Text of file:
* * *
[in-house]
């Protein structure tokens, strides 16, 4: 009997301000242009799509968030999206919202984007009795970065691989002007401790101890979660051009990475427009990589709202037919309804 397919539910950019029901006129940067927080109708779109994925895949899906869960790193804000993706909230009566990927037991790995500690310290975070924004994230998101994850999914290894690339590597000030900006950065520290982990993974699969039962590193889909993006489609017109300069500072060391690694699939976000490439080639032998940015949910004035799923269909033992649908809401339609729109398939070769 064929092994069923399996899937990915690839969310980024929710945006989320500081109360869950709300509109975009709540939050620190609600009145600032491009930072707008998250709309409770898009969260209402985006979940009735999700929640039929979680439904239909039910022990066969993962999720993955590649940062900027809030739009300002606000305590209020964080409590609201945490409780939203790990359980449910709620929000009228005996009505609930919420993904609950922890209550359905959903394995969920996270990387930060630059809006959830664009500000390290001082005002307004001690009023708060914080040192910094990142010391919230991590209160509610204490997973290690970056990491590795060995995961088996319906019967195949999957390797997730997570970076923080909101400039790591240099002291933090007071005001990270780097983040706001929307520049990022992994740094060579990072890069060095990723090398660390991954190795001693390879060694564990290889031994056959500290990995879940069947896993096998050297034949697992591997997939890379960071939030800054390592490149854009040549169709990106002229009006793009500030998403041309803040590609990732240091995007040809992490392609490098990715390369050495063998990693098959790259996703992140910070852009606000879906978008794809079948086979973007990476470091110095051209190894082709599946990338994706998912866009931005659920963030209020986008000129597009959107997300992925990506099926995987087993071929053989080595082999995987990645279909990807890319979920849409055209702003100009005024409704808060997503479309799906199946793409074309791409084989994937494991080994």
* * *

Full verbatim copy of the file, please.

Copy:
[in-house]
């Protein structure tokens, strides 16, 4: 009997301000242009799509968030999206919202984007009795970065691989002007401790101890979660051009990475427009990589709202037919309804 397919539910950019029901006129940067927080109708779109994925895949899906869960790193804000993706909230009566990927037991790995500690310290975070924004994230998101994850999914290894690339590597000030900006950065520290982990993974699969039962590193889909993006489609017109300069500072060391690694699939976000490439080639032998940015949910004035799923269909033992649908809401339609729109398939070769 064929092994069923399996899937990915690839969310980024929710945006989320500081109360869950709300509109975009709540939050620190609600009145600032491009930072707008998250709309409770898009969260209402985006979940009735999700929640039929979680439904239909039910022990066969993962999720993955590649940062900027809030739009300002606000305590209020964080409590609201945490409780939203790990359980449910709620929000009228005996009505609930919420993904609950922890209550359905959903394995969920996270990387930060630059809006959830664009500000390290001082005002307004001690009023708060914080040192910094990142010391919230991590209160509610204490997973290690970056990491590795060995995961088996319906019967195949999957390797997730997570970076923080909101400039790591240099002291933090007071005001990270780097983040706001929307520049990022992994740094060579990072890069060095990723090398660390991954190795001693390879060694564990290889031994056959500290990995879940069947896993096998050297034949697992591997997939890379960071939030800054390592490149854009040549169709990106002229009006793009500030998403041309803040590609990732240091995007040809992490392609490098990715390369050495063998990693098959790259996703992140910070852009606000879906978008794809079948086979973007990476470091110095051209190894082709599946990338994706998912866009931005659920963030209020986008000129597009959107997300992925990506099926995987087993071929053989080595082999995987990645279909990807890319979920849409055209702003100009005024409704808060997503479309799906199946793409074309791409084989994937494991080994």